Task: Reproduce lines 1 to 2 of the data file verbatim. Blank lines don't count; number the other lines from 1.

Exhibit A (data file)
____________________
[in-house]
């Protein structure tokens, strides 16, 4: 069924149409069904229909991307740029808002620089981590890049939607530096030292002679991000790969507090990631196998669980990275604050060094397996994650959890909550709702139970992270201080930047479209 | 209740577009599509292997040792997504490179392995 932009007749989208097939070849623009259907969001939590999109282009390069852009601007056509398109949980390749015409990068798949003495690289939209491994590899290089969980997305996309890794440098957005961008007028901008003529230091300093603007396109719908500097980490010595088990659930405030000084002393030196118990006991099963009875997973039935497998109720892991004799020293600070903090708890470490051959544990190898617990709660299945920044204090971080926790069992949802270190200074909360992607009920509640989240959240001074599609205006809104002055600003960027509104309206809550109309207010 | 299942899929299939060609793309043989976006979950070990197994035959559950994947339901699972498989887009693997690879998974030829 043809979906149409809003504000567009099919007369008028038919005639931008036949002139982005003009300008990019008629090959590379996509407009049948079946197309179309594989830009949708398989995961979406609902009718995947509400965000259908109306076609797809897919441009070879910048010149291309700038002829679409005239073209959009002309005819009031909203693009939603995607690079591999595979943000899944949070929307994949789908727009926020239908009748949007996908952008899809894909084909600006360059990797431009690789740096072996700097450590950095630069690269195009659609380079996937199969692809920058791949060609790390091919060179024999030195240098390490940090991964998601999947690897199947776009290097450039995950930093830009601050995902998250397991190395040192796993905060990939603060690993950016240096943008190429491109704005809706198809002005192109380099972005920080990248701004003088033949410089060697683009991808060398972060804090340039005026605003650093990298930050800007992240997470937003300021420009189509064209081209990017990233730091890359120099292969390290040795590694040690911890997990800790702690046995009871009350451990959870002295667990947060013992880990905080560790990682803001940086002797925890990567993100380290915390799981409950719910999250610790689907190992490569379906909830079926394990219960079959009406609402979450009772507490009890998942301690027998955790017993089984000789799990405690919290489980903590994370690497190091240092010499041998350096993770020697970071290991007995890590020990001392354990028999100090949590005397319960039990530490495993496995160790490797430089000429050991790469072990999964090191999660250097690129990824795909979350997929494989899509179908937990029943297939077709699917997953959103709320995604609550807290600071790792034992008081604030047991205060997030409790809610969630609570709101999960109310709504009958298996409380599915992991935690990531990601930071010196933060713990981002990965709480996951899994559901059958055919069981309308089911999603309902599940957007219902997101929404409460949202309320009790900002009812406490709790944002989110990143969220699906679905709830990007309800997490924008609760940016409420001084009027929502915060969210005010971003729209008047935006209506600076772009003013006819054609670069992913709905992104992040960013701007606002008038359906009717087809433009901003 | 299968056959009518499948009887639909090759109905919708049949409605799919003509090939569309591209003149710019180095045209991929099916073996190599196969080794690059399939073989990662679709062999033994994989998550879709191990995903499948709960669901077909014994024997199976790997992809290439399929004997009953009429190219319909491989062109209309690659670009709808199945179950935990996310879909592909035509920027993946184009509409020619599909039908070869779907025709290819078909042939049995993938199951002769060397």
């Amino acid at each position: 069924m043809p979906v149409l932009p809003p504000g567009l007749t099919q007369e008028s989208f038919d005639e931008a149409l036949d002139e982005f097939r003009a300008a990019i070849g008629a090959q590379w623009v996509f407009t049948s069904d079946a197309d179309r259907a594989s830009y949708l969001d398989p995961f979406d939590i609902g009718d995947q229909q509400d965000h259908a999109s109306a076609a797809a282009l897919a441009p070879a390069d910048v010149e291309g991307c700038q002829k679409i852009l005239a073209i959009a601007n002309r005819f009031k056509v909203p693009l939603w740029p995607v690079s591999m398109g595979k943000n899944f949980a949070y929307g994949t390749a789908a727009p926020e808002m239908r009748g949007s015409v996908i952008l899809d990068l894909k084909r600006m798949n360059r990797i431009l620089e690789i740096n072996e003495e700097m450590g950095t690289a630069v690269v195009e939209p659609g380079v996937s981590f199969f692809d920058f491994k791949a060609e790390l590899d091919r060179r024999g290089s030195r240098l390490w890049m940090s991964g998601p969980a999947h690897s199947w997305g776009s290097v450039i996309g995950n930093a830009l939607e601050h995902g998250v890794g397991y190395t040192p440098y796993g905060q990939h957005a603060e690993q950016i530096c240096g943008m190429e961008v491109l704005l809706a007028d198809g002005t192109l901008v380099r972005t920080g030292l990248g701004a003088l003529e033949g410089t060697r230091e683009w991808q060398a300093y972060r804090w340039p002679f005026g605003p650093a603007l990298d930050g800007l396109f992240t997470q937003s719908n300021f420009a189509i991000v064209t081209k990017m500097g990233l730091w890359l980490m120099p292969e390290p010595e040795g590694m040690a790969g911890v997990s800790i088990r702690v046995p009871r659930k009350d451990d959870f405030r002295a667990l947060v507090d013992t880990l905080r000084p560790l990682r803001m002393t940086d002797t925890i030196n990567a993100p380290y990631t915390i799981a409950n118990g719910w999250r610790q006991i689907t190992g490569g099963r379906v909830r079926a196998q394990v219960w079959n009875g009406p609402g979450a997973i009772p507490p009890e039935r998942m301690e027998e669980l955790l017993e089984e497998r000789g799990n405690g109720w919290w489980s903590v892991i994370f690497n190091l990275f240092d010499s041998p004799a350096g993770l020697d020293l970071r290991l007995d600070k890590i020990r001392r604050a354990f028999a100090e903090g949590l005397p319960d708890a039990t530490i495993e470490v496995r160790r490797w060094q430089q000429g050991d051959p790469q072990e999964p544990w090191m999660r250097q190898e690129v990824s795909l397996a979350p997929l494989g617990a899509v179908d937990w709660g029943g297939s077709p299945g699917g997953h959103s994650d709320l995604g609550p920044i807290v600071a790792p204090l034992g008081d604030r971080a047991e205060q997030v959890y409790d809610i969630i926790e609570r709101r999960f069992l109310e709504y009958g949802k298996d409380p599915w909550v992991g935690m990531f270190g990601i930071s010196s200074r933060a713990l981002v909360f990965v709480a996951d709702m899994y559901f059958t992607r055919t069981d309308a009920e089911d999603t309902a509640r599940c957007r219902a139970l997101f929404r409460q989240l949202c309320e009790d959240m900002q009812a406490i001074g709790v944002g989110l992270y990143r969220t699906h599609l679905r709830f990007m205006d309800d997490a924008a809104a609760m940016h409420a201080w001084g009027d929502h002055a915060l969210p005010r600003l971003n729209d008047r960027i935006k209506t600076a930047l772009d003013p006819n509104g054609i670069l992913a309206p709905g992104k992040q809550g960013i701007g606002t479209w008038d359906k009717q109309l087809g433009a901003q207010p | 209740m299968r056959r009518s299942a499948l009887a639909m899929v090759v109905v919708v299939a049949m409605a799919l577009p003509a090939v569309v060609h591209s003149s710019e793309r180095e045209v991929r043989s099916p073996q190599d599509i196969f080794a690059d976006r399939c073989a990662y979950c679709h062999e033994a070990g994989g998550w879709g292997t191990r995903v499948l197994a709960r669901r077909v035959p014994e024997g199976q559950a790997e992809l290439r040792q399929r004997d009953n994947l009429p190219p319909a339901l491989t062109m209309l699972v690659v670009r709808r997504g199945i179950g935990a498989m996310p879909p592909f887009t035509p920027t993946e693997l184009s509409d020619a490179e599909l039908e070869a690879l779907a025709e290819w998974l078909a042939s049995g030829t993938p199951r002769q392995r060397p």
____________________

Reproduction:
[in-house]
């Protein structure tokens, strides 16, 4: 069924149409069904229909991307740029808002620089981590890049939607530096030292002679991000790969507090990631196998669980990275604050060094397996994650959890909550709702139970992270201080930047479209 | 209740577009599509292997040792997504490179392995 932009007749989208097939070849623009259907969001939590999109282009390069852009601007056509398109949980390749015409990068798949003495690289939209491994590899290089969980997305996309890794440098957005961008007028901008003529230091300093603007396109719908500097980490010595088990659930405030000084002393030196118990006991099963009875997973039935497998109720892991004799020293600070903090708890470490051959544990190898617990709660299945920044204090971080926790069992949802270190200074909360992607009920509640989240959240001074599609205006809104002055600003960027509104309206809550109309207010 | 299942899929299939060609793309043989976006979950070990197994035959559950994947339901699972498989887009693997690879998974030829 043809979906149409809003504000567009099919007369008028038919005639931008036949002139982005003009300008990019008629090959590379996509407009049948079946197309179309594989830009949708398989995961979406609902009718995947509400965000259908109306076609797809897919441009070879910048010149291309700038002829679409005239073209959009002309005819009031909203693009939603995607690079591999595979943000899944949070929307994949789908727009926020239908009748949007996908952008899809894909084909600006360059990797431009690789740096072996700097450590950095630069690269195009659609380079996937199969692809920058791949060609790390091919060179024999030195240098390490940090991964998601999947690897199947776009290097450039995950930093830009601050995902998250397991190395040192796993905060990939603060690993950016240096943008190429491109704005809706198809002005192109380099972005920080990248701004003088033949410089060697683009991808060398972060804090340039005026605003650093990298930050800007992240997470937003300021420009189509064209081209990017990233730091890359120099292969390290040795590694040690911890997990800790702690046995009871009350451990959870002295667990947060013992880990905080560790990682803001940086002797925890990567993100380290915390799981409950719910999250610790689907190992490569379906909830079926394990219960079959009406609402979450009772507490009890998942301690027998955790017993089984000789799990405690919290489980903590994370690497190091240092010499041998350096993770020697970071290991007995890590020990001392354990028999100090949590005397319960039990530490495993496995160790490797430089000429050991790469072990999964090191999660250097690129990824795909979350997929494989899509179908937990029943297939077709699917997953959103709320995604609550807290600071790792034992008081604030047991205060997030409790809610969630609570709101999960109310709504009958298996409380599915992991935690990531990601930071010196933060713990981002990965709480996951899994559901059958055919069981309308089911999603309902599940957007219902997101929404409460949202309320009790900002009812406490709790944002989110990143969220699906679905709830990007309800997490924008609760940016409420001084009027929502915060969210005010971003729209008047935006209506600076772009003013006819054609670069992913709905992104992040960013701007606002008038359906009717087809433009901003 | 299968056959009518499948009887639909090759109905919708049949409605799919003509090939569309591209003149710019180095045209991929099916073996190599196969080794690059399939073989990662679709062999033994994989998550879709191990995903499948709960669901077909014994024997199976790997992809290439399929004997009953009429190219319909491989062109209309690659670009709808199945179950935990996310879909592909035509920027993946184009509409020619599909039908070869779907025709290819078909042939049995993938199951002769060397």